The previous post glossed about why I now prefer Python to write code, including for a module like logopt. This post explains in more details some specific differences where I prefer one of these two languages:
  • 0-based indexing in python versus 1-based indexing in R.  This may seem a small difference but for me, 0-based indexing is more natural and results in less off by one errors.  No less than Dijkstra opines with me on 0-based indexing.
  • = versus <- for assignment.  I like R approach here, and I would like to see more languages doing the same.  I still sometimes end up using = where I wanted ==.  If only R would allow <- in call arguments.
  • CRAN versus pypi
    • CRAN is much better for the user, the CRAN Task Views is a gold mine, and in general CRAN is a better repository, with higher quality packages.
    • But publishing one CRAN is simply daunting, and the reason logopt remained in R-Forge only.  The manual explaining how to write extensions is 178 pages long.
  • Python has better data structures, especially the Python dictionary is something I miss whenever I write in R.  Python has no native dataframe, but this is easily taken care of by importing pandas.
  • Object orientation is conceptually clean and almost easy to use in Python, less so in R.
  • Plotting is better in R.  There are some effort to make Python better in that area, especially for ease of use.  Matplotlib is powerful but difficult to master.
  • lm is a gem in R, the simplicity with which you can express the expressions you want to model is incredible
All in all, I prefer coding in Python.  This is a personal opinion of course, and R remains important because of some packages, but for more general purpose tasks, Python is simpler to use, and that translates in being more productive. 

Monday, February 20, 2017

Rebooting with Python and Jupyter

This blog has been inactive for a long time for essentially two reasons:

  • I was not very happy with the quality of the results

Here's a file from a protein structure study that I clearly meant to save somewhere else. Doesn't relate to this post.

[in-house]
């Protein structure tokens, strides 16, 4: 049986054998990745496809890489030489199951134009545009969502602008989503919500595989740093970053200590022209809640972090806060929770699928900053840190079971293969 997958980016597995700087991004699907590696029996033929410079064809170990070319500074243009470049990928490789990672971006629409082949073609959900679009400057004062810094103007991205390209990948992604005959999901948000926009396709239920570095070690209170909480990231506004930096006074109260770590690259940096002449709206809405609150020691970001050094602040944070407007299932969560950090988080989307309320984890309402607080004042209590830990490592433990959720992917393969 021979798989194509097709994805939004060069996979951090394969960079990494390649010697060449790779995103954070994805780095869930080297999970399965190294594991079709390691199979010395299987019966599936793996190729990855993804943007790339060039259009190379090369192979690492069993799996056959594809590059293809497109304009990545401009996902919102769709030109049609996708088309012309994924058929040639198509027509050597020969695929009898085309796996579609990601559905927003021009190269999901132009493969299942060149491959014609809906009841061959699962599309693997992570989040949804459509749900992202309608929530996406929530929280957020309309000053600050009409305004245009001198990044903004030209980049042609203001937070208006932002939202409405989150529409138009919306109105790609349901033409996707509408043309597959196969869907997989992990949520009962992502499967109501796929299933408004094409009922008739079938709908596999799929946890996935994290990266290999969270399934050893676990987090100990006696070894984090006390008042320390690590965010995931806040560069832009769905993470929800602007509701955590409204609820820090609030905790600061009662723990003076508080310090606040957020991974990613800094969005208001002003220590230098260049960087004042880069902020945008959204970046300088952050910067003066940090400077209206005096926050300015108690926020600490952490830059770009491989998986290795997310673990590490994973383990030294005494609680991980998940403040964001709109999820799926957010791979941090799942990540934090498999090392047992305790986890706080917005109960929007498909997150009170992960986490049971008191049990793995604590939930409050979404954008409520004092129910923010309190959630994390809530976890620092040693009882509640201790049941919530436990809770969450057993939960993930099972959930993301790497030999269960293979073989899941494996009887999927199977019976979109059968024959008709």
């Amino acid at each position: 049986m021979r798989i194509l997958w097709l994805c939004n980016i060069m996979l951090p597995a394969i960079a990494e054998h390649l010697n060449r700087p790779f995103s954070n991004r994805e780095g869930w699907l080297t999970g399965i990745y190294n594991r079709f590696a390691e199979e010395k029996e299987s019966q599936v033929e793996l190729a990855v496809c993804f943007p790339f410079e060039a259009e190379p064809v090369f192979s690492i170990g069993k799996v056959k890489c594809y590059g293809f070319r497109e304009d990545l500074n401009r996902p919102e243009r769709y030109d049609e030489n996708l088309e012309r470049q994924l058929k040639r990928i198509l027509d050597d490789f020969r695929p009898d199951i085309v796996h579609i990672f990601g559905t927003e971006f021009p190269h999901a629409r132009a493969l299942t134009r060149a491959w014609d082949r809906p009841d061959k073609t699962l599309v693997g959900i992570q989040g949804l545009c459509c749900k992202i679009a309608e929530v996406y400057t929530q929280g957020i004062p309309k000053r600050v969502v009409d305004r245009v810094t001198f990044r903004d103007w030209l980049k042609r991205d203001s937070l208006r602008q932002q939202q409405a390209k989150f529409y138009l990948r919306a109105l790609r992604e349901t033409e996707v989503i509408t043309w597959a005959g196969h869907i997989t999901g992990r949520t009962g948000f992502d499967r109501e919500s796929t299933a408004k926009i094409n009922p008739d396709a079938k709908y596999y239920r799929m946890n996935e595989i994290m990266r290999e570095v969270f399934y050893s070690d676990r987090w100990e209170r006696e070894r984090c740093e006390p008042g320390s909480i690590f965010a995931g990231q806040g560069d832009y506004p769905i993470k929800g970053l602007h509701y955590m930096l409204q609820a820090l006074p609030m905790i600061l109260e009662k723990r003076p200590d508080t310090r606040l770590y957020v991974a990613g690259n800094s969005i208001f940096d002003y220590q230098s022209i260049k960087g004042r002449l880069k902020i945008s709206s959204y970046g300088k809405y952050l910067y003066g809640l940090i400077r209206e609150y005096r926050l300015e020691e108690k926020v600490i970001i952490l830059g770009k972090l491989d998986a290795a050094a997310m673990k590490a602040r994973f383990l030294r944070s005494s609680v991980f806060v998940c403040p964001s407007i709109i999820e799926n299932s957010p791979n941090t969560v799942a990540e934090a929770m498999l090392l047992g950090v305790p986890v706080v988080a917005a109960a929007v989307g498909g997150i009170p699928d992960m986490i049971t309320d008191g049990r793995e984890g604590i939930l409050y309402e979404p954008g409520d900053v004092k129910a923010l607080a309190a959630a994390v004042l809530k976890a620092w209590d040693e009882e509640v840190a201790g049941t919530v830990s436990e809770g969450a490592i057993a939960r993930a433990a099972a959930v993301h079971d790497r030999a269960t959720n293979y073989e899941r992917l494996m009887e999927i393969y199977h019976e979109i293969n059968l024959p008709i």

• The source code was not showing very nicely
    • It was difficult to get a nice display, including for pictures and mathematical expressions
  • I started to use Python almost exclusively
    • R is a nice language, but it is not a general purpose language, some tasks are hard in R compared to Python
    • At the other hand, Python has steadily improved in the area of data processing, with pandas providing something equivalent to the R dataframe
But now, there is a good way to solve both problems, Jupyter notebooks combined with the ability to directly include HTML in a post.  So it is time for a reboot.

Jupyter was originally know as iPython but has evolved to support many programming languages, including R.  This allows now to develop a notebook, possibly based on multiple languages, then convert it for posting, while keeping the original notebook available for people that wants a more interactive experience.  The development process is much simpler that way that it used to be for earlier posts.

As an example, the rest of this post is this notebook converted to HTML.  Note that the notebook contains both R and Python code interacting in an almost seamless way.  How to achieve that result will be explained in later posts.

In [1]:
%load_ext rpy2.ipython
In [2]:
%%R -o x -o xik -o n -o pik
# figure 8.1 of Cover "Universal Portfolios"

n <- nyse.cover.1962.1984
x <- coredata(nyse.cover.1962.1984)
xik <- x[,c("iroqu","kinar")]
nDays <- dim(xik)[1]
Days <- 1:nDays
pik <- apply(xik,2,cumprod)
plot(Days, pik[,"iroqu"], col="blue", type="l", 
     ylim=range(pik), main = '"iroqu" and "kinar"', ylab="")
lines(Days, pik[,"kinar"], col="red")
In [3]:
import matplotlib as mpl
import matplotlib.pyplot as plt
[[ 1.01515  1.02765  1.04183 ...,  1.00578  0.99697  0.99752]
 [ 1.01493  1.04036  0.98905 ...,  1.00958  0.99088  1.00248]
 [ 1.       0.97629  0.97786 ...,  1.       1.02761  0.99752]
 [ 0.99029  0.9966   0.99605 ...,  0.99216  1.00461  0.99273]
 [ 0.99265  1.00683  1.      ...,  0.99209  1.02752  1.00366]
 [ 0.99753  1.00339  1.01984 ...,  1.01195  1.       0.99635]]
<class 'numpy.ndarray'>